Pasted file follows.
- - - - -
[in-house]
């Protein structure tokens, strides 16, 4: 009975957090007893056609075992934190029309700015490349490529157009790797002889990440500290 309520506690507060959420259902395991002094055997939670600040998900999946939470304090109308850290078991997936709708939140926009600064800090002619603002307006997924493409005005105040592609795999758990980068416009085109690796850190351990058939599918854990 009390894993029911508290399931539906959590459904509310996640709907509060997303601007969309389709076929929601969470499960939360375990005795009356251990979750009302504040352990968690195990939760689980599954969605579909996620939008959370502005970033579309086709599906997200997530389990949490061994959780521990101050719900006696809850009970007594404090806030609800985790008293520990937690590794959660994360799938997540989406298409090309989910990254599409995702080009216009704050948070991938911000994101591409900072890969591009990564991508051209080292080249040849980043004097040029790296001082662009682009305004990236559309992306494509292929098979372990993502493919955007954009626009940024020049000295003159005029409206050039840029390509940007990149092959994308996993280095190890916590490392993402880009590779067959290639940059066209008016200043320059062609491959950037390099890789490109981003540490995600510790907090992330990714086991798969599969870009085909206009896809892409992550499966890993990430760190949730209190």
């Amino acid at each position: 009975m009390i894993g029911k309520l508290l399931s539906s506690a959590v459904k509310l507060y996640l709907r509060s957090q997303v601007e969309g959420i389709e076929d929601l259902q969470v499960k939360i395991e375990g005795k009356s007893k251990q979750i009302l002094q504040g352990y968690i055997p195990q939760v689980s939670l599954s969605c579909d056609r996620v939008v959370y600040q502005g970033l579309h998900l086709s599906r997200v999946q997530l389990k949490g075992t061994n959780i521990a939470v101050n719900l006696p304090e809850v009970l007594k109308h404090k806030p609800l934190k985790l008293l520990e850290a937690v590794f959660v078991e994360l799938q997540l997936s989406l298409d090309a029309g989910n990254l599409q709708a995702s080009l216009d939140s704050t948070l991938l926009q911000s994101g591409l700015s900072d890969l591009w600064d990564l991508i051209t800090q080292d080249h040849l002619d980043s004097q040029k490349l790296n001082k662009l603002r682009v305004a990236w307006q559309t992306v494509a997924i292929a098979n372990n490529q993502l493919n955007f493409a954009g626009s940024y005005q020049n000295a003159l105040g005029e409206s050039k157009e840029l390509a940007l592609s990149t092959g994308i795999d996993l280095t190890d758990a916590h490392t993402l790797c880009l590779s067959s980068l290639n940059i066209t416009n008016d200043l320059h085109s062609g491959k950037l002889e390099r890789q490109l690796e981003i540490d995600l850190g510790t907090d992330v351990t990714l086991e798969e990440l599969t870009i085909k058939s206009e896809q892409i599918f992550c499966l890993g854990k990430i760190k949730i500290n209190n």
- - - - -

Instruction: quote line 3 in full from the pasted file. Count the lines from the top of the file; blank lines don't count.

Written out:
């Amino acid at each position: 009975m009390i894993g029911k309520l508290l399931s539906s506690a959590v459904k509310l507060y996640l709907r509060s957090q997303v601007e969309g959420i389709e076929d929601l259902q969470v499960k939360i395991e375990g005795k009356s007893k251990q979750i009302l002094q504040g352990y968690i055997p195990q939760v689980s939670l599954s969605c579909d056609r996620v939008v959370y600040q502005g970033l579309h998900l086709s599906r997200v999946q997530l389990k949490g075992t061994n959780i521990a939470v101050n719900l006696p304090e809850v009970l007594k109308h404090k806030p609800l934190k985790l008293l520990e850290a937690v590794f959660v078991e994360l799938q997540l997936s989406l298409d090309a029309g989910n990254l599409q709708a995702s080009l216009d939140s704050t948070l991938l926009q911000s994101g591409l700015s900072d890969l591009w600064d990564l991508i051209t800090q080292d080249h040849l002619d980043s004097q040029k490349l790296n001082k662009l603002r682009v305004a990236w307006q559309t992306v494509a997924i292929a098979n372990n490529q993502l493919n955007f493409a954009g626009s940024y005005q020049n000295a003159l105040g005029e409206s050039k157009e840029l390509a940007l592609s990149t092959g994308i795999d996993l280095t190890d758990a916590h490392t993402l790797c880009l590779s067959s980068l290639n940059i066209t416009n008016d200043l320059h085109s062609g491959k950037l002889e390099r890789q490109l690796e981003i540490d995600l850190g510790t907090d992330v351990t990714l086991e798969e990440l599969t870009i085909k058939s206009e896809q892409i599918f992550c499966l890993g854990k990430i760190k949730i500290n209190n």